On the other hand, if the principal-business corporation is paying current taxes, it will seek to extract a premium compared to a conventional issue of common shares. In any event, flow-through offerings are generally priced higher than conventional offerings (or, in the alternative, issued at the same price but with conventional shares being issued as part of a unit that includes a warrant or similar “sweetener”).
Why Do Investors Like Flow-Through Shares?
Investors receive the benefit of deductions for CEE and/or CDE that shelter income at the investor’s marginal tax rate. These tax savings reduce the money at risk of the investor.
The entire sale proceeds of flow-through shares, assuming that the flow-through shares are capital property, will be taxed as a capital gain (because, as described above, the cost of the flow-through shares is generally nil). In a simple example, if the share could be sold for the issue price, the investor benefits from (i) a deferral of tax (because of the “up front” deduction for CEE/CDE), and (ii) an absolute tax saving by taking a deduction for CEE/CDE at the investor’s marginal rate yet paying tax on the same amount at capital gains rates on the sale of the share.
In addition, if the flow-through share is capital property to the investor, any capital gain on the disposition could be sheltered with any available capital loss carry-forwards.
Investors can also substitute donations of certain flow-through shares to registered charities for cash donations. Under recent changes to the ITA, if the flow-through shares are listed on a designated stock exchange (which includes the Toronto Stock Exchange and Tiers 1 and 2 of the TSX Venture Exchange) and are gifted in kind to a registered charity, the investor will be treated for tax purposes as having disposed of the shares for their adjusted cost base (so no capital gain or loss will be realized) yet will receive a charitable donation receipt for the full value of the shares.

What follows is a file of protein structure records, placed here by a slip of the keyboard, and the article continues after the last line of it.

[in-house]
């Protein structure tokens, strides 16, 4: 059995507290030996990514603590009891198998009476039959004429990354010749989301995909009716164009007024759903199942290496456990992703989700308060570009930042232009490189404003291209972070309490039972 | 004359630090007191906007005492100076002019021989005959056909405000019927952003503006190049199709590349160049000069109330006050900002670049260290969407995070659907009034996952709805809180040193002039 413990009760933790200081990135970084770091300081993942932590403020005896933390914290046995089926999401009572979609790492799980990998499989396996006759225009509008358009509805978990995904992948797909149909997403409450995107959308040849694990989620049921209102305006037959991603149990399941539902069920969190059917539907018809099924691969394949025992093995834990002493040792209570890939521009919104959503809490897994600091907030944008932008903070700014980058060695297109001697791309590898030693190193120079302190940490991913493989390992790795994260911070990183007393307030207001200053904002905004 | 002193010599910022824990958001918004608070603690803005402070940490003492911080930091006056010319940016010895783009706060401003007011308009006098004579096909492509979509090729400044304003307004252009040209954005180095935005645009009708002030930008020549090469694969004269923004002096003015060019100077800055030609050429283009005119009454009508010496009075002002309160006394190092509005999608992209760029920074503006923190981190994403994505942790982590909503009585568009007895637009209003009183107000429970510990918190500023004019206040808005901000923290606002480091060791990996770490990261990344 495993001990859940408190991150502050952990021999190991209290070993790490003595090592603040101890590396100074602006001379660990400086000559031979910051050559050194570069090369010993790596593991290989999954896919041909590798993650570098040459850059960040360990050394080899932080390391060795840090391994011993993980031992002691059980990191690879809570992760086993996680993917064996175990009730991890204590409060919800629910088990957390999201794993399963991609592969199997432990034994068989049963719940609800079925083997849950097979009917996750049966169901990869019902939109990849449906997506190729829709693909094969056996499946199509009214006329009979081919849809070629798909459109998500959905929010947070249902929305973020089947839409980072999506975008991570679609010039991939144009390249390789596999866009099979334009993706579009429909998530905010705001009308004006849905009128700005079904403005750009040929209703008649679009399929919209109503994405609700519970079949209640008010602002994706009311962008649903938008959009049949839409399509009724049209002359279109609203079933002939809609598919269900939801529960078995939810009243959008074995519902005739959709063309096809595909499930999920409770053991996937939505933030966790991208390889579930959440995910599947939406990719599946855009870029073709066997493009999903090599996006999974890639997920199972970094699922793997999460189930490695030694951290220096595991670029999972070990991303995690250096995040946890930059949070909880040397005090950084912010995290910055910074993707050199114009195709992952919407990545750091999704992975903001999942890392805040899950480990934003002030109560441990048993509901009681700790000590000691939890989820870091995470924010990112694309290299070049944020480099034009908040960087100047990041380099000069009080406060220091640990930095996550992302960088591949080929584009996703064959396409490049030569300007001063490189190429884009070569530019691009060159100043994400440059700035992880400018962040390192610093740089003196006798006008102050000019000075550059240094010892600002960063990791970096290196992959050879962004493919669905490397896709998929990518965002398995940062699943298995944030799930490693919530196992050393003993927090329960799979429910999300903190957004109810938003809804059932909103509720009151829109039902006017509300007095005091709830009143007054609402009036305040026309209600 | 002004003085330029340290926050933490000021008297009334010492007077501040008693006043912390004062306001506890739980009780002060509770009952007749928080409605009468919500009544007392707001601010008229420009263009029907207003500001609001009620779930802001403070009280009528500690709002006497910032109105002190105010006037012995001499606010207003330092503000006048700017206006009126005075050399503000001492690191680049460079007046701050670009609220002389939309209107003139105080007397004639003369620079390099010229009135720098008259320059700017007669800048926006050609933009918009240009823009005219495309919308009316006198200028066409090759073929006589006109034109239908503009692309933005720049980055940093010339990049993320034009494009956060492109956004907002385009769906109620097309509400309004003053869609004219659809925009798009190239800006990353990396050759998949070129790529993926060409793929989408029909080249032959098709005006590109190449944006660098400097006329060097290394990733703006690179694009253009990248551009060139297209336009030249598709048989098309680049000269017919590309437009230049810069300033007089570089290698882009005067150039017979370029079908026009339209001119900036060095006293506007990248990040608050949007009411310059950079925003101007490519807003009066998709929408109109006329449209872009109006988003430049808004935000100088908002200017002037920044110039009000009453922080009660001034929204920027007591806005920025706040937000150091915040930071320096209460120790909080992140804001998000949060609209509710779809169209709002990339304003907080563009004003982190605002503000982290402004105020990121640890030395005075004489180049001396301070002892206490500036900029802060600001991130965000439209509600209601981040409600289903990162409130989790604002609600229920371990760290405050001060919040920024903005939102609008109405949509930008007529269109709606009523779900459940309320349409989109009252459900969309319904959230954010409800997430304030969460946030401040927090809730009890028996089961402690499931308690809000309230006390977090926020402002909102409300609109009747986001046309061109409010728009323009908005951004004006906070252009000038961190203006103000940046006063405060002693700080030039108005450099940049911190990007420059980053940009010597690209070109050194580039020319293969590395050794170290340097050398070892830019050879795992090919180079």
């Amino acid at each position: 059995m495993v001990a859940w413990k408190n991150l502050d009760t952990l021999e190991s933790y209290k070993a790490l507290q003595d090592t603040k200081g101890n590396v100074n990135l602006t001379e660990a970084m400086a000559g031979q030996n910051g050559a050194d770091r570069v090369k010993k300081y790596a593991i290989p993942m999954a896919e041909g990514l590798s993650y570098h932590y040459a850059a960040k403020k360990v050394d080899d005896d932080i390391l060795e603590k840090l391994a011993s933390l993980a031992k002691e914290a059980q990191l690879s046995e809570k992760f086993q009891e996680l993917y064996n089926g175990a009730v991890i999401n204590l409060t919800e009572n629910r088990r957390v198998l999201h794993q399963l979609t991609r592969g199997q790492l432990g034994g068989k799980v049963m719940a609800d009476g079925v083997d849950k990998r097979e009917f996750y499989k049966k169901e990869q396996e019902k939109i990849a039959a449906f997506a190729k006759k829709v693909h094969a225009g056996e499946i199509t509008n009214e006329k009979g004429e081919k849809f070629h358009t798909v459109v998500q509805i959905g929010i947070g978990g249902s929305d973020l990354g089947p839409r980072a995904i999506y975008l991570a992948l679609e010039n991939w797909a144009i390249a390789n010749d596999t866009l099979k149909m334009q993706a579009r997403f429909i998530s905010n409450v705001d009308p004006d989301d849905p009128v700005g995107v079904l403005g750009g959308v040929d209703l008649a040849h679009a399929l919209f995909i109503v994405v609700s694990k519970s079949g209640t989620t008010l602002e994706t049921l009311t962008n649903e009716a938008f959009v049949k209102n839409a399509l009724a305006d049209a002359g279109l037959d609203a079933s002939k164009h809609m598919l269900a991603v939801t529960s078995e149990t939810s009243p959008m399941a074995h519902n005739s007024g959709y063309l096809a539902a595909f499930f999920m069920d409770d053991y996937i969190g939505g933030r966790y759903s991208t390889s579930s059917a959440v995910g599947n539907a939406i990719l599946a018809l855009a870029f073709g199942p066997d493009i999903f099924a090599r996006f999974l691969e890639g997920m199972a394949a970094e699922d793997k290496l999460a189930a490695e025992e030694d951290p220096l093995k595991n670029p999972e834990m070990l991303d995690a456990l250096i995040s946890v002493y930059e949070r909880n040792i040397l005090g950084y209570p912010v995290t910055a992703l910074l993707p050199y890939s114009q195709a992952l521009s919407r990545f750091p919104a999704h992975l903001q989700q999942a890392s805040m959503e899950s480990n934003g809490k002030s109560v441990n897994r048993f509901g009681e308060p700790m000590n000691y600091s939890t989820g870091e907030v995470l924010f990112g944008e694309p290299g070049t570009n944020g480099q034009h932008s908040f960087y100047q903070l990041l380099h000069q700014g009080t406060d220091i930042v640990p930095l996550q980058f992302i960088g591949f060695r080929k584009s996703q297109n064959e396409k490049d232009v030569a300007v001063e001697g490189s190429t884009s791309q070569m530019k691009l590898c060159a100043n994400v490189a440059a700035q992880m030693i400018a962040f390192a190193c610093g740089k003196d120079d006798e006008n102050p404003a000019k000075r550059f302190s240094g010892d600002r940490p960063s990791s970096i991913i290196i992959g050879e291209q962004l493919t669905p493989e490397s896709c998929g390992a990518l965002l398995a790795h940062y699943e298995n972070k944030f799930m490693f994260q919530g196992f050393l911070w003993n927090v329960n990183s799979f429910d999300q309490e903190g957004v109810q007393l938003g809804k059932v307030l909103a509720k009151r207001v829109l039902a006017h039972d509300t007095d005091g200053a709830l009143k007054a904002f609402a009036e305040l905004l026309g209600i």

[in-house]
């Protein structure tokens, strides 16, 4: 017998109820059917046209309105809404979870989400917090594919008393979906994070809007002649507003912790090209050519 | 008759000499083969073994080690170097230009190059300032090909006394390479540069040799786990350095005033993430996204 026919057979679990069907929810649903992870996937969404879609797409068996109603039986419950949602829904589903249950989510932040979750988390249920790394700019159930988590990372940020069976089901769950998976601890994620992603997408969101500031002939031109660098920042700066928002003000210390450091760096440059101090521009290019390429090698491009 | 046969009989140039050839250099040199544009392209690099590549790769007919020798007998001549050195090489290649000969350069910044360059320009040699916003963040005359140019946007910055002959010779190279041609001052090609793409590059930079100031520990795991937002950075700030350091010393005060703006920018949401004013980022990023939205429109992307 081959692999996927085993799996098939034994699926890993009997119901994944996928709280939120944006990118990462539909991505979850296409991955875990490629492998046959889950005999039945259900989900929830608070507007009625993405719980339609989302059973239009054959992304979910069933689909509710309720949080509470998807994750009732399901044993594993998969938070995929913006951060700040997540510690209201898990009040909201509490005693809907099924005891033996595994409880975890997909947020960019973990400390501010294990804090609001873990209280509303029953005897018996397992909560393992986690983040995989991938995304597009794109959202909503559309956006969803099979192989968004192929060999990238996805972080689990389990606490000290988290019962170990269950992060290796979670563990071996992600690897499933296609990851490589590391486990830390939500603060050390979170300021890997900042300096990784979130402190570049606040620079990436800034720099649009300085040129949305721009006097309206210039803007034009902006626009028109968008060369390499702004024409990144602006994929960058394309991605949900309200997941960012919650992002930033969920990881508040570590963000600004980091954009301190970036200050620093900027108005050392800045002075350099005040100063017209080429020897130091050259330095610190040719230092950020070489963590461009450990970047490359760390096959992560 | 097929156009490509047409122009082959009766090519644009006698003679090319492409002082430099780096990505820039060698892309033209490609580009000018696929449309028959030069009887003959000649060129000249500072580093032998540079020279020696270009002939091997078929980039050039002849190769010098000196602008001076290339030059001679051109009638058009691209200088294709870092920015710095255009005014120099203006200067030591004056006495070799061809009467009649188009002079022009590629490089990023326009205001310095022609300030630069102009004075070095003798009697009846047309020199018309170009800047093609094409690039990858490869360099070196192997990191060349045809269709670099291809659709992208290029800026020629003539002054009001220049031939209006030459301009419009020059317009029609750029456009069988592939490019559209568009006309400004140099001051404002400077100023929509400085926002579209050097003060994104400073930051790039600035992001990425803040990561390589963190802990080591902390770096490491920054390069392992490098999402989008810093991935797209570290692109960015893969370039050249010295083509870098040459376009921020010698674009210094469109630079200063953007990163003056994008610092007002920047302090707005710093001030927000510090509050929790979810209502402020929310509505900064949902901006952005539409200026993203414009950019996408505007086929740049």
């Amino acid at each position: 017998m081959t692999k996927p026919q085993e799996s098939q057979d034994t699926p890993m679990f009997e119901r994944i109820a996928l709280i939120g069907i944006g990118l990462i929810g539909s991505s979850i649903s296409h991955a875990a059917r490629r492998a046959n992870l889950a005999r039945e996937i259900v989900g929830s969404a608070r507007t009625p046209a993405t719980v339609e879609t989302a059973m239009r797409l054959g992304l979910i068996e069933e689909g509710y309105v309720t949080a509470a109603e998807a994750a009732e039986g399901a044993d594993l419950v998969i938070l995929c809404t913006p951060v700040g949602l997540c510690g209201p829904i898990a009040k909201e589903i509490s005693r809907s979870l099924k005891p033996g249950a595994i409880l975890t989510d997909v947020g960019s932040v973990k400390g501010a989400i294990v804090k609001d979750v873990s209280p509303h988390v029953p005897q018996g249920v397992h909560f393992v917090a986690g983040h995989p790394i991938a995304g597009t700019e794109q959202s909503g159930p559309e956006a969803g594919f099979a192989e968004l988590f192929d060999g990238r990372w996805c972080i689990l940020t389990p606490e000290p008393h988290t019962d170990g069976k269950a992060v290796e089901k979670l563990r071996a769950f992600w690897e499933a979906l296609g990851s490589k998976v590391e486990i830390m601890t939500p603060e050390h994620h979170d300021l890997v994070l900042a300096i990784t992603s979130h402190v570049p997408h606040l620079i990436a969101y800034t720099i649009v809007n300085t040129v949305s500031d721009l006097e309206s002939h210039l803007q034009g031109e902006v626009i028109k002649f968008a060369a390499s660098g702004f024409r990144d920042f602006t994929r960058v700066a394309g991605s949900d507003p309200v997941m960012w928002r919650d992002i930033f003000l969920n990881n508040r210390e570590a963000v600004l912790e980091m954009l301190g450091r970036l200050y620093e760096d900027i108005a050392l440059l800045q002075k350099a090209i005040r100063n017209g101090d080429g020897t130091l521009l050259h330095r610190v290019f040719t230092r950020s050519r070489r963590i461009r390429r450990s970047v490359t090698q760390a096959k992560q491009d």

The Essential Elements
As detailed below, the essential elements for a share to be a flow-through share under the ITA are:
- it must be issued by a “principal-business corporation” pursuant to a written agreement under which the issuer agrees to incur CEE and/or CDE and renounce it in favour of the investor,
- the incurring of CEE and/or CDE and renunciations must be within prescribed periods, and
- it cannot be a “prescribed share.”
Expenses That Can be Renounced
In the mining context, CEE includes:
- expenditures made for the purpose of determining the existence, location, extent or quality of a mineral resource in Canada (grassroots CEE), and
- expenses incurred for the purpose of bringing a “new mine” in a mineral resource in Canada into production in reasonable commercial quantities and incurred before the new mine comes into production in such quantities.
In the mining context, CDE includes:
- expenses in sinking or extending a mine shaft, mine haulage way or similar underground work for a mine in a mineral resource in Canada, built or excavated after the mine came into production, and